Sponsored By
Farm Progress

Demo farms put cover crops to testDemo farms put cover crops to test

Farms in 17 Nebraska counties are studying how best to adopt cover crops.

Curt Arens

December 12, 2018

2 Min Read
cover crops
TESTING COVERS: This field north of Crofton is part of a network of studies on 17 farms across Nebraska looking at varied scenarios, weather and soil conditions for cover crop plantings.

Farms in 17 counties across Nebraska are serving as soil health demonstration sites for a project funded by the USDA Natural Resources Conservation Service Soil Health Initiative. The focus of this project is to look at how best to implement adaptive management of cover crops under varied farming scenarios, soil and weather conditions across the state.

It isn’t that difficult to convince farmers that cover crops are a good thing. The questions for most producers surround how best to adapt cover crops into their system. The SHI project, sponsored by the Environmental Quality Incentives Program, partners with cooperating farmers, Nebraska Extension and University of Nebraska researchers to do just that.

“We are working with participating farmers to collect the data and information, and intend to develop annual or semi-annual case study reports for each farm,” says Aaron Hird, NRCS soil health specialist. Funded projects exist in Chase, Cheyenne, Colfax, Custer, Dodge, Franklin, Greeley, Howard, Keith, Knox, Lincoln, Merrick, Nemaha, Otoe, Seward, Sherman and Stanton counties.

“Soil monitoring and management are comprised of three aspects, which include chemical, biological and physical/structural,” Hird says. “The big picture of soil health includes the best management practices for all three aspects of the soil.”

Related:Digging deeper into cover crops

The challenge for Nebraska farmers moving forward is to address the soil structure issues they have on their cropland and rangeland.

“Cover crops and their roots directly impact the infiltration problem caused by poor soil structure and decreased organic matter,” he says. NRCS Nebraska is poised to help with these issues in many ways like providing immediate assistance to assess the dynamic soil properties and complete a composite Soil Health Assessment on any land in the state.

“Farming involves adapting tools or methods to different sets of factors like different weather, soil and economic conditions,” Hird says. “We are attempting through this project to demonstrate and promote the adaptive use of cover crops across the state in every area and environment where farming and ranching are being conducted.”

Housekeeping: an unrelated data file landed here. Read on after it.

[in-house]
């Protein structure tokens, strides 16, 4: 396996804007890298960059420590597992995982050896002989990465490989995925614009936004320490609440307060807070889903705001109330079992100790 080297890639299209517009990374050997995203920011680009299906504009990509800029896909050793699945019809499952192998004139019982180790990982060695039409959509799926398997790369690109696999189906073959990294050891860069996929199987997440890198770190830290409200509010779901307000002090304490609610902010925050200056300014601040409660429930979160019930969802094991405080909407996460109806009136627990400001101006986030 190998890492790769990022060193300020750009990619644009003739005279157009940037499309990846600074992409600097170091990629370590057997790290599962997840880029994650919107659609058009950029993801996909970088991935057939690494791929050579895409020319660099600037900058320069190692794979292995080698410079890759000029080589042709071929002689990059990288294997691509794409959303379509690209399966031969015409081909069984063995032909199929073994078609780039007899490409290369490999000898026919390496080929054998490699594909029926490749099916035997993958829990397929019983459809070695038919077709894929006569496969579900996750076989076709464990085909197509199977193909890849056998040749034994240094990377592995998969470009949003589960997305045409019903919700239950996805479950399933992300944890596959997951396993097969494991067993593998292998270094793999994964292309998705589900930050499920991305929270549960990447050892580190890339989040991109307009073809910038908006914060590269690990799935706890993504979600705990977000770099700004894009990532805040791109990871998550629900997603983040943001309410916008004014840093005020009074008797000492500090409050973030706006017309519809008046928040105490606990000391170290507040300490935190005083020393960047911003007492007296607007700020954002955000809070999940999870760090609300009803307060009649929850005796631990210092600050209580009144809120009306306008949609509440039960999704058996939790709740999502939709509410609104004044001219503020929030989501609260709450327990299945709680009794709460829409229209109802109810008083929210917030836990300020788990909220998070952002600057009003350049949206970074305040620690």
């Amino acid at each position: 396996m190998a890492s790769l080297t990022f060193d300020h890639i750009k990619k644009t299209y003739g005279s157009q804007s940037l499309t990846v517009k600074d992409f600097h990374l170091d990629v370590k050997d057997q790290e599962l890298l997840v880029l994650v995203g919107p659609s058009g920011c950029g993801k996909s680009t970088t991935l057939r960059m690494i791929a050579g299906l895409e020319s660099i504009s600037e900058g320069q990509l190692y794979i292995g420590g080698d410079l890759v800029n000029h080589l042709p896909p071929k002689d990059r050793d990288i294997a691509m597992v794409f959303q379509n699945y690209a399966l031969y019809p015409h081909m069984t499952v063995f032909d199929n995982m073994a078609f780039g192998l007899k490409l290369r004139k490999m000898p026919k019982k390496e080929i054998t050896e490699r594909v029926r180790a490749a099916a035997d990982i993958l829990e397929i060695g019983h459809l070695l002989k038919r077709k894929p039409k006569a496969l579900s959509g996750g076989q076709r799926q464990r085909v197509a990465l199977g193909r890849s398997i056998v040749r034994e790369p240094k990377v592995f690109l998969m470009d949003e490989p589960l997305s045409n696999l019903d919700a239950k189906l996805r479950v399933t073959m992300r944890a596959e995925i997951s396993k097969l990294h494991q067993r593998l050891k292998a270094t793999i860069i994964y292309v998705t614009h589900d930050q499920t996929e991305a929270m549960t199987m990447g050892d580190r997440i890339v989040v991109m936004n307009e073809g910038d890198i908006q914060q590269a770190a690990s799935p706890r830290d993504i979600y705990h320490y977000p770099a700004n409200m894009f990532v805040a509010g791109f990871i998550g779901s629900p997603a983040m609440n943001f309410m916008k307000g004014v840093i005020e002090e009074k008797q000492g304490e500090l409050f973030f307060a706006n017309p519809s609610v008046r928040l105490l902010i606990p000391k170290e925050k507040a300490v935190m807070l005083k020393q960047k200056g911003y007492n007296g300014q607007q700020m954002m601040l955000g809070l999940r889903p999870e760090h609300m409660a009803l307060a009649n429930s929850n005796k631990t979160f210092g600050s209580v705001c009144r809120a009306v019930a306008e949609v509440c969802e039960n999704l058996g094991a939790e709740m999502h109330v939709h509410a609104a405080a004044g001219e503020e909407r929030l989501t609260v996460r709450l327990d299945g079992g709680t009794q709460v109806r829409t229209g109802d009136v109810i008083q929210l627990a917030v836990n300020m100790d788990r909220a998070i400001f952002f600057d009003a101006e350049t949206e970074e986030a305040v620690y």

Hird says that soil labs have embraced the newly emerging biological testing, along with continuing to provide excellent soil chemical analysis services.

“This soil health system implementation approach is very difficult to monitor and analyze,” he says. “It is more straightforward to observe with your own senses in your own environment.”

That’s why it is the hope of NRCS staff for all Nebraskans to have the opportunity to see the soil on these demonstration farms, observe the soil health indicators, and return in a few years to make their own comparisons in their own area. Each of the farms involved in this initiative has already or will be hosting a field day.

In the coming months, Hird says an Advanced Cover Crop EQIP Initiative will be announced. “There will be a continuous EQIP sign-up at all local NRCS offices for this funding opportunity, and interested farmers and ranchers should talk to their local field office staff about their soil health,” he says.


About the Author(s)

Curt Arens

Editor, Nebraska Farmer

Curt Arens began writing about Nebraska’s farm families when he was in high school. Before joining Farm Progress as a field editor in April 2010, he had worked as a freelance farm writer for 27 years, first for newspapers and then for farm magazines, including Nebraska Farmer.

His real full-time career, however, during that same period was farming his family’s fourth generation land in northeast Nebraska. He also operated his Christmas tree farm and grew black oil sunflowers for wild birdseed. Curt continues to raise corn, soybeans and alfalfa and runs a cow-calf herd.

Curt and his wife Donna have four children, Lauren, Taylor, Zachary and Benjamin. They are active in their church and St. Rose School in Crofton, where Donna teaches and their children attend classes.

Previously, the 1986 University of Nebraska animal science graduate wrote a weekly rural life column, developed a farm radio program and wrote books about farm direct marketing and farmers markets. He received media honors from the Nebraska Forest Service, Center for Rural Affairs and Northeast Nebraska Experimental Farm Association.

He wrote about the spiritual side of farming in his 2008 book, “Down to Earth: Celebrating a Blessed Life on the Land,” garnering a Catholic Press Association award.

Subscribe to receive top agriculture news
Be informed daily with these free e-newsletters

You May Also Like